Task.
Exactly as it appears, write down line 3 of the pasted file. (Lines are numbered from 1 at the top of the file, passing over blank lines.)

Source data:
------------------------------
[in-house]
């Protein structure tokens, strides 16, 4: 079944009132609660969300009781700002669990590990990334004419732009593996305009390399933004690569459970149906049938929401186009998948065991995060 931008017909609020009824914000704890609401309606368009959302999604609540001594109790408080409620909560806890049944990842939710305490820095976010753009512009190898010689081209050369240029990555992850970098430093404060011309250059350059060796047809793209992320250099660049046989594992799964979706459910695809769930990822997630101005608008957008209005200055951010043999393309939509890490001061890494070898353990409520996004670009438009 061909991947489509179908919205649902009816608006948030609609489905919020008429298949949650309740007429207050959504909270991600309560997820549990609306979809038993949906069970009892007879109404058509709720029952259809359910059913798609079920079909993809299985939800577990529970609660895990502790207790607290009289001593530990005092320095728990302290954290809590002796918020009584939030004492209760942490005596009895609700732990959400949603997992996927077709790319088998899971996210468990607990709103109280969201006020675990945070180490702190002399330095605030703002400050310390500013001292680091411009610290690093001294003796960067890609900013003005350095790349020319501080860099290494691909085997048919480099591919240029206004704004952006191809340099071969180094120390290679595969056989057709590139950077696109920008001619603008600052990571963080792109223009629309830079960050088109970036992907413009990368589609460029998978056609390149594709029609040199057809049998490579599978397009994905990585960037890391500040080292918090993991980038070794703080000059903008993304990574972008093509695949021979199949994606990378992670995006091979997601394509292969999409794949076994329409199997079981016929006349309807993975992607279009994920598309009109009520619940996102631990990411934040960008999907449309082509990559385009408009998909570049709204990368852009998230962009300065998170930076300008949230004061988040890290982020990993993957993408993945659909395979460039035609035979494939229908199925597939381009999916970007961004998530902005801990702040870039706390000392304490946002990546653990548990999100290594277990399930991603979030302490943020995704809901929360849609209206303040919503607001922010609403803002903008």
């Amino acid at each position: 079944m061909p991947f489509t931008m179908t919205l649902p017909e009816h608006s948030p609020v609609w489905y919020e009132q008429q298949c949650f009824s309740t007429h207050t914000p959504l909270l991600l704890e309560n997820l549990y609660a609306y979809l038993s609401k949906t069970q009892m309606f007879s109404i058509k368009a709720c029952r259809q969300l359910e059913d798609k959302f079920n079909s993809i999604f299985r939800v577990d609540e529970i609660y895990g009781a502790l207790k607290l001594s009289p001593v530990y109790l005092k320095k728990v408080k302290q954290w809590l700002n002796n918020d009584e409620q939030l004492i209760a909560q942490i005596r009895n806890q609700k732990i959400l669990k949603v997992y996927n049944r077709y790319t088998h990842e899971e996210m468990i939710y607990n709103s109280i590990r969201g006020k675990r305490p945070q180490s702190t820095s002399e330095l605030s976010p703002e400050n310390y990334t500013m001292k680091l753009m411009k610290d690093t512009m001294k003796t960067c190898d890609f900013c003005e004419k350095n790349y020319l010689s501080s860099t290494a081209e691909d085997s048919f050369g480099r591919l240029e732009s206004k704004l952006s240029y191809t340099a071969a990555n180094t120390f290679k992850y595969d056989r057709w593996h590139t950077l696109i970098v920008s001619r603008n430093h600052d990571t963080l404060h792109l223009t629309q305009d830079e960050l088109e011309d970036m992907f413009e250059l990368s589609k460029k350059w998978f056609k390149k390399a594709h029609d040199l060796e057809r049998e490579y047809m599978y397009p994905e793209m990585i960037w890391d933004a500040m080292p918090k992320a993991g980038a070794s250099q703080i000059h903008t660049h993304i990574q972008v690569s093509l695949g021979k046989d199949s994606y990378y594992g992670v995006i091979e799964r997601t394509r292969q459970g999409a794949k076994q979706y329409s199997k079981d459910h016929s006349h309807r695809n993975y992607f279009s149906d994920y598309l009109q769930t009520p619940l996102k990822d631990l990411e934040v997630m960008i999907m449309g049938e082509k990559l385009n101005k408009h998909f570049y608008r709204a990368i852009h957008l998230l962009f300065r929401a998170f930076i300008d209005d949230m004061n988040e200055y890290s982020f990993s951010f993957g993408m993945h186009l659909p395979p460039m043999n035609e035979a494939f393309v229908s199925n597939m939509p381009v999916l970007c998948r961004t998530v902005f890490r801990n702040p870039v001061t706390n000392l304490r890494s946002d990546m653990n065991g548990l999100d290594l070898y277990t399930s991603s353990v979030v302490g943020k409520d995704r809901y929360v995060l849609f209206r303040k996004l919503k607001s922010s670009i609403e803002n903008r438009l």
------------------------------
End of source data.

């Amino acid at each position: 079944m061909p991947f489509t931008m179908t919205l649902p017909e009816h608006s948030p609020v609609w489905y919020e009132q008429q298949c949650f009824s309740t007429h207050t914000p959504l909270l991600l704890e309560n997820l549990y609660a609306y979809l038993s609401k949906t069970q009892m309606f007879s109404i058509k368009a709720c029952r259809q969300l359910e059913d798609k959302f079920n079909s993809i999604f299985r939800v577990d609540e529970i609660y895990g009781a502790l207790k607290l001594s009289p001593v530990y109790l005092k320095k728990v408080k302290q954290w809590l700002n002796n918020d009584e409620q939030l004492i209760a909560q942490i005596r009895n806890q609700k732990i959400l669990k949603v997992y996927n049944r077709y790319t088998h990842e899971e996210m468990i939710y607990n709103s109280i590990r969201g006020k675990r305490p945070q180490s702190t820095s002399e330095l605030s976010p703002e400050n310390y990334t500013m001292k680091l753009m411009k610290d690093t512009m001294k003796t960067c190898d890609f900013c003005e004419k350095n790349y020319l010689s501080s860099t290494a081209e691909d085997s048919f050369g480099r591919l240029e732009s206004k704004l952006s240029y191809t340099a071969a990555n180094t120390f290679k992850y595969d056989r057709w593996h590139t950077l696109i970098v920008s001619r603008n430093h600052d990571t963080l404060h792109l223009t629309q305009d830079e960050l088109e011309d970036m992907f413009e250059l990368s589609k460029k350059w998978f056609k390149k390399a594709h029609d040199l060796e057809r049998e490579y047809m599978y397009p994905e793209m990585i960037w890391d933004a500040m080292p918090k992320a993991g980038a070794s250099q703080i000059h903008t660049h993304i990574q972008v690569s093509l695949g021979k046989d199949s994606y990378y594992g992670v995006i091979e799964r997601t394509r292969q459970g999409a794949k076994q979706y329409s199997k079981d459910h016929s006349h309807r695809n993975y992607f279009s149906d994920y598309l009109q769930t009520p619940l996102k990822d631990l990411e934040v997630m960008i999907m449309g049938e082509k990559l385009n101005k408009h998909f570049y608008r709204a990368i852009h957008l998230l962009f300065r929401a998170f930076i300008d209005d949230m004061n988040e200055y890290s982020f990993s951010f993957g993408m993945h186009l659909p395979p460039m043999n035609e035979a494939f393309v229908s199925n597939m939509p381009v999916l970007c998948r961004t998530v902005f890490r801990n702040p870039v001061t706390n000392l304490r890494s946002d990546m653990n065991g548990l999100d290594l070898y277990t399930s991603s353990v979030v302490g943020k409520d995704r809901y929360v995060l849609f209206r303040k996004l919503k607001s922010s670009i609403e803002n903008r438009l």